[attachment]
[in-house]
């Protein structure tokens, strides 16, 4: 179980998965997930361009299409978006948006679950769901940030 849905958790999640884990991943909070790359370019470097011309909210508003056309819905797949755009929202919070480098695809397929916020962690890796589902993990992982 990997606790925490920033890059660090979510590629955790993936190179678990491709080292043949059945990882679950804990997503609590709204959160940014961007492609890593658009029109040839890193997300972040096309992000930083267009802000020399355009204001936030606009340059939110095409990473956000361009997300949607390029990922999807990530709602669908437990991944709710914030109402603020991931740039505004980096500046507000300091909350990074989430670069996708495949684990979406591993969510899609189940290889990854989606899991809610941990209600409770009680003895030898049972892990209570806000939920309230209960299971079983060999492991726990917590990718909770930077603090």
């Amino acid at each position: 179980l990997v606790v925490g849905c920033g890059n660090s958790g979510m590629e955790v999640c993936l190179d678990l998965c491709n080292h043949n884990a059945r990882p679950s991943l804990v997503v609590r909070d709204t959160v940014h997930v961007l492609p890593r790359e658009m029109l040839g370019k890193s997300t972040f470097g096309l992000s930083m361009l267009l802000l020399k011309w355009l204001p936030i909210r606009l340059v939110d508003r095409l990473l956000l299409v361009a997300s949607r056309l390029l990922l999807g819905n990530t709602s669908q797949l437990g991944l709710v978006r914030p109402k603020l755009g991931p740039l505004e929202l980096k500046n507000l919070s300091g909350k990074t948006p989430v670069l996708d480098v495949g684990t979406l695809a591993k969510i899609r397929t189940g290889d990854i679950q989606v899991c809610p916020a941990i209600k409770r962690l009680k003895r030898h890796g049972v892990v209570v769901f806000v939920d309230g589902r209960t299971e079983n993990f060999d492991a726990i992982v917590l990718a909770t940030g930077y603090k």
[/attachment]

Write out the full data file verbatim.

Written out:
[in-house]
């Protein structure tokens, strides 16, 4: 179980998965997930361009299409978006948006679950769901940030 849905958790999640884990991943909070790359370019470097011309909210508003056309819905797949755009929202919070480098695809397929916020962690890796589902993990992982 990997606790925490920033890059660090979510590629955790993936190179678990491709080292043949059945990882679950804990997503609590709204959160940014961007492609890593658009029109040839890193997300972040096309992000930083267009802000020399355009204001936030606009340059939110095409990473956000361009997300949607390029990922999807990530709602669908437990991944709710914030109402603020991931740039505004980096500046507000300091909350990074989430670069996708495949684990979406591993969510899609189940290889990854989606899991809610941990209600409770009680003895030898049972892990209570806000939920309230209960299971079983060999492991726990917590990718909770930077603090």
């Amino acid at each position: 179980l990997v606790v925490g849905c920033g890059n660090s958790g979510m590629e955790v999640c993936l190179d678990l998965c491709n080292h043949n884990a059945r990882p679950s991943l804990v997503v609590r909070d709204t959160v940014h997930v961007l492609p890593r790359e658009m029109l040839g370019k890193s997300t972040f470097g096309l992000s930083m361009l267009l802000l020399k011309w355009l204001p936030i909210r606009l340059v939110d508003r095409l990473l956000l299409v361009a997300s949607r056309l390029l990922l999807g819905n990530t709602s669908q797949l437990g991944l709710v978006r914030p109402k603020l755009g991931p740039l505004e929202l980096k500046n507000l919070s300091g909350k990074t948006p989430v670069l996708d480098v495949g684990t979406l695809a591993k969510i899609r397929t189940g290889d990854i679950q989606v899991c809610p916020a941990i209600k409770r962690l009680k003895r030898h890796g049972v892990v209570v769901f806000v939920d309230g589902r209960t299971e079983n993990f060999d492991a726990i992982v917590l990718a909770t940030g930077y603090k």